See Fireflies at Nibley Firefly Park

Nibley Firefly Park: Luci the Firefly from  The Mystery of Luci’s Missing Lantern by Melissa Marsted and illustrated by Liesl Cannon Courtesy & © Liesl Cannon, Illustrator
Luci the Firefly from
The Mystery of Luci’s Missing Lantern by Melissa Marsted, illust. by Liesl Cannon
Courtesy & © Liesl Cannon, Illustrator

Author Melissa Marsted and Illustrator Liesl Cannon at the Stokes Nature Center Book Signing Courtesy & © Mary Heers Author Melissa Marsted and Illustrator Liesl Cannon at the Stokes Nature Center Book Signing
Courtesy & © Mary Heers

Just imagine waking from a very long sleep into a bright May morning in Cache Valley. This is the story of Luci, a western firefly, told charmingly by Melissa Marsted and illustrated by Liesl Cannon in their new children’s book, The Mystery of Luci’s Missing Lantern. After completing her transition from a larva to an adult firefly, Luci notices she has no light. She flies up Logan Canyon looking for her missing lantern, where the animals she meets encourage her to keep looking. But its a bluebird on top of Mt. Naomi, the highest point in the canyon, who turns Luci around and sends her back to where she was born, the Nibley Firefly Park.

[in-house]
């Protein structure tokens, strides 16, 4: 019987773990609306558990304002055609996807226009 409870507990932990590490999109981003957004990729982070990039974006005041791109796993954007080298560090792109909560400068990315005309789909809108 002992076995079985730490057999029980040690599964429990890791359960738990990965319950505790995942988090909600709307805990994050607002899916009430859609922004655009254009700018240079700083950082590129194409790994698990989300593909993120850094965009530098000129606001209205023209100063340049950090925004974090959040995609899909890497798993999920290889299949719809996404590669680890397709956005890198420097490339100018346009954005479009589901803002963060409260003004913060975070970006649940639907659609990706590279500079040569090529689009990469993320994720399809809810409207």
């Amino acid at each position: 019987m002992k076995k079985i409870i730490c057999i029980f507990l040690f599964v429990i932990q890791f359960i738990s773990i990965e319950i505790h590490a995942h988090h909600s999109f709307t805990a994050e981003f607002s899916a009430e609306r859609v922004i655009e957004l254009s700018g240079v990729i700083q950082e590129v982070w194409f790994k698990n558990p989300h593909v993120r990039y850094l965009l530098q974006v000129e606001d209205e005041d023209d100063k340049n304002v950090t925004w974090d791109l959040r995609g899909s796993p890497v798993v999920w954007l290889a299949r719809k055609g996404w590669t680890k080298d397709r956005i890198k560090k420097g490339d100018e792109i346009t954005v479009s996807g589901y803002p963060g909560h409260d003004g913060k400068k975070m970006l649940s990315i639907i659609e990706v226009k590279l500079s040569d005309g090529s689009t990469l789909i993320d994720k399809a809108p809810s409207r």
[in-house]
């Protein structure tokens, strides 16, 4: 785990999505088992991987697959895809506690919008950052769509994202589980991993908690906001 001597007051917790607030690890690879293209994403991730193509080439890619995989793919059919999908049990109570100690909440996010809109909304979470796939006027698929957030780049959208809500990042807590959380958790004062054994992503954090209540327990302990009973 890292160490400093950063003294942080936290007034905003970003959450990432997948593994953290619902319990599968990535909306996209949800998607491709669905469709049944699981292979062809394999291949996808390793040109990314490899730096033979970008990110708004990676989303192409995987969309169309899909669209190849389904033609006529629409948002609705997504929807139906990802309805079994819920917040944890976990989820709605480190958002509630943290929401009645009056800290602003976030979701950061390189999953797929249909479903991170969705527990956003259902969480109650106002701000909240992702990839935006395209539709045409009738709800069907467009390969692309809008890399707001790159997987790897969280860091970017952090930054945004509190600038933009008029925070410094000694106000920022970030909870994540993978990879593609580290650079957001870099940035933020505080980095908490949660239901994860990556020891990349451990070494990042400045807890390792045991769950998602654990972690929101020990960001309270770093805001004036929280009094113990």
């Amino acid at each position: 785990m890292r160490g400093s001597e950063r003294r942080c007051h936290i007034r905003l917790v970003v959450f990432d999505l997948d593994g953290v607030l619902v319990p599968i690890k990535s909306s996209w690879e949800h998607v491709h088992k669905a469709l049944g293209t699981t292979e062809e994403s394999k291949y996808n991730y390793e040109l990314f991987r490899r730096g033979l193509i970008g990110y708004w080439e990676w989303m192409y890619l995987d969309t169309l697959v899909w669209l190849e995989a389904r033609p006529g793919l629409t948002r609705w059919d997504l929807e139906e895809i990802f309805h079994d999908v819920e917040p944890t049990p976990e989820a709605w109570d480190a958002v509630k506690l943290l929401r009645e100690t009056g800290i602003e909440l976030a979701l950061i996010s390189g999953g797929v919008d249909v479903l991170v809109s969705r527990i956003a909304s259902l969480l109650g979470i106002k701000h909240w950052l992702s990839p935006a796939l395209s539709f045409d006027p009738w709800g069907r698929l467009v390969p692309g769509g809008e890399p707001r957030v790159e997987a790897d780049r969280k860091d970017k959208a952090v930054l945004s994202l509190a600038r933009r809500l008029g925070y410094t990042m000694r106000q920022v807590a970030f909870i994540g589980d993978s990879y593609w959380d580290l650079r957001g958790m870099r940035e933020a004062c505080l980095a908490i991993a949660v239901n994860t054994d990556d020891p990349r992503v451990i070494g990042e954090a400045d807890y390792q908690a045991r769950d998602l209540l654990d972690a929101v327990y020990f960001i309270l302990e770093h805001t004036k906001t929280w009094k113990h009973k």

There Luci finds her light. She sits down near the top of a tall blade of grass, and suddenly males fly by, flashing their lights, trying to get her attention. Luci discovers she can flash back. It’s a party – a big courtship dance.

You can see the story unfold if you visit the Nibley Firefly Park after dark. But please tread carefully. For fireflies, this is their Grand Finale. It has taken two years for them to grow from larvae to flying adults. Now they are choosing a mate. By July they will have laid their eggs in the nearby marshy ground and their life cycle will come to an end.

Any artificial light brought to the scene (such as flashlights and car headlights) seriously disrupts the courtship flashing. If you visit the Nibley Firefly Park this summer, please keep your light to the barest minimum, and – enjoy the party.

This is Mary Heers and I’m Wild About Utah

Nibley’s Firefly Park is located at 2400 South 1000 West.
Typically fireflies are active at about 10:00 pm.

Images: Courtesy & Copyright © Mary Heers
Featured Audio: Courtesy & Copyright
Text: Mary Heers,
Additional Reading: Lyle Bingham,

Additional Reading

Western Firefly Project: A Community Science Initiative, Natural History Museum of Utah,

Wild About Utah, Mary Heers’ Postings

Bills, Christy, Utah Fireflies, Wild About Utah,Sept 7, 2020, AND
Bills, Christy, Fireflies, Wild About Utah, May 15, 2019,

Hellstern, Ron, June Fireflies, Wild About Utah, June 19, 2017,

Strand, Holly, Firefly light, Wild About Utah, June 20, 2013,

Marstad, Melissa C, Author, & Cannon, Liesl, Illustrator, The Mystery of Luci’s Missing Lantern, Lucky Penny Publications, LLC, Mar 16, 2021,

Guided Firefly Walks, May 30th-June 4th; 9:15-10:30 pm nightly, Stokes Nature Center,

Firefly Viewing at Nibley’s Firefly Park, Nibley City,

Thistles, Knapweeds, and Weevils

Pollinators Attracted to Thistle Courtesy & © Shannon Rhodes, Photographer
Pollinators Attracted to Thistle
Courtesy & © Shannon Rhodes, Photographer